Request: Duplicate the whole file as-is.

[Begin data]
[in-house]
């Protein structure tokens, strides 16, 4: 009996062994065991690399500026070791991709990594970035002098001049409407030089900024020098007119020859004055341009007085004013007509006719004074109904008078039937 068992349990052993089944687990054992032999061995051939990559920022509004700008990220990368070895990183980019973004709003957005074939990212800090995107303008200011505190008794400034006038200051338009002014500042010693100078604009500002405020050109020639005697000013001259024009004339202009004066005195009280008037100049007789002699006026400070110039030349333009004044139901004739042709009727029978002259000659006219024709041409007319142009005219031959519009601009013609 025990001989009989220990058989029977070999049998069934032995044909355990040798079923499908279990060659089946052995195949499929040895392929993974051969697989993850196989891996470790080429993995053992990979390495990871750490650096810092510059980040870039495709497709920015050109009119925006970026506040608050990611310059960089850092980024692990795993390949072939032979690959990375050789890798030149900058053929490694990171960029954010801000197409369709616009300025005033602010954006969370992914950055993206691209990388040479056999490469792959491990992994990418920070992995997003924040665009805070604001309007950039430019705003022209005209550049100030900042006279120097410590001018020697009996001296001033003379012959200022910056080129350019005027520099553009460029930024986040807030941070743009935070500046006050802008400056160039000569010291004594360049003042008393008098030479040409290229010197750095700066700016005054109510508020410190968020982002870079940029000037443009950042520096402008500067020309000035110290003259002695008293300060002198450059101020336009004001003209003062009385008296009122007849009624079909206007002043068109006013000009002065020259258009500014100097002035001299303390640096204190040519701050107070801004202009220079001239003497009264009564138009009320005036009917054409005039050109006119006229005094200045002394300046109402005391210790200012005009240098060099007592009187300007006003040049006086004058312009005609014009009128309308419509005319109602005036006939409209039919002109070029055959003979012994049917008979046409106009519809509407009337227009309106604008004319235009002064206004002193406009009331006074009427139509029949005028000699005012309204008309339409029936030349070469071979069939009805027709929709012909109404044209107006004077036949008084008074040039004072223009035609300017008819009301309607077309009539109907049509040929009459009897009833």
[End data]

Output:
[in-house]
């Protein structure tokens, strides 16, 4: 009996062994065991690399500026070791991709990594970035002098001049409407030089900024020098007119020859004055341009007085004013007509006719004074109904008078039937 068992349990052993089944687990054992032999061995051939990559920022509004700008990220990368070895990183980019973004709003957005074939990212800090995107303008200011505190008794400034006038200051338009002014500042010693100078604009500002405020050109020639005697000013001259024009004339202009004066005195009280008037100049007789002699006026400070110039030349333009004044139901004739042709009727029978002259000659006219024709041409007319142009005219031959519009601009013609 025990001989009989220990058989029977070999049998069934032995044909355990040798079923499908279990060659089946052995195949499929040895392929993974051969697989993850196989891996470790080429993995053992990979390495990871750490650096810092510059980040870039495709497709920015050109009119925006970026506040608050990611310059960089850092980024692990795993390949072939032979690959990375050789890798030149900058053929490694990171960029954010801000197409369709616009300025005033602010954006969370992914950055993206691209990388040479056999490469792959491990992994990418920070992995997003924040665009805070604001309007950039430019705003022209005209550049100030900042006279120097410590001018020697009996001296001033003379012959200022910056080129350019005027520099553009460029930024986040807030941070743009935070500046006050802008400056160039000569010291004594360049003042008393008098030479040409290229010197750095700066700016005054109510508020410190968020982002870079940029000037443009950042520096402008500067020309000035110290003259002695008293300060002198450059101020336009004001003209003062009385008296009122007849009624079909206007002043068109006013000009002065020259258009500014100097002035001299303390640096204190040519701050107070801004202009220079001239003497009264009564138009009320005036009917054409005039050109006119006229005094200045002394300046109402005391210790200012005009240098060099007592009187300007006003040049006086004058312009005609014009009128309308419509005319109602005036006939409209039919002109070029055959003979012994049917008979046409106009519809509407009337227009309106604008004319235009002064206004002193406009009331006074009427139509029949005028000699005012309204008309339409029936030349070469071979069939009805027709929709012909109404044209107006004077036949008084008074040039004072223009035609300017008819009301309607077309009539109907049509040929009459009897009833």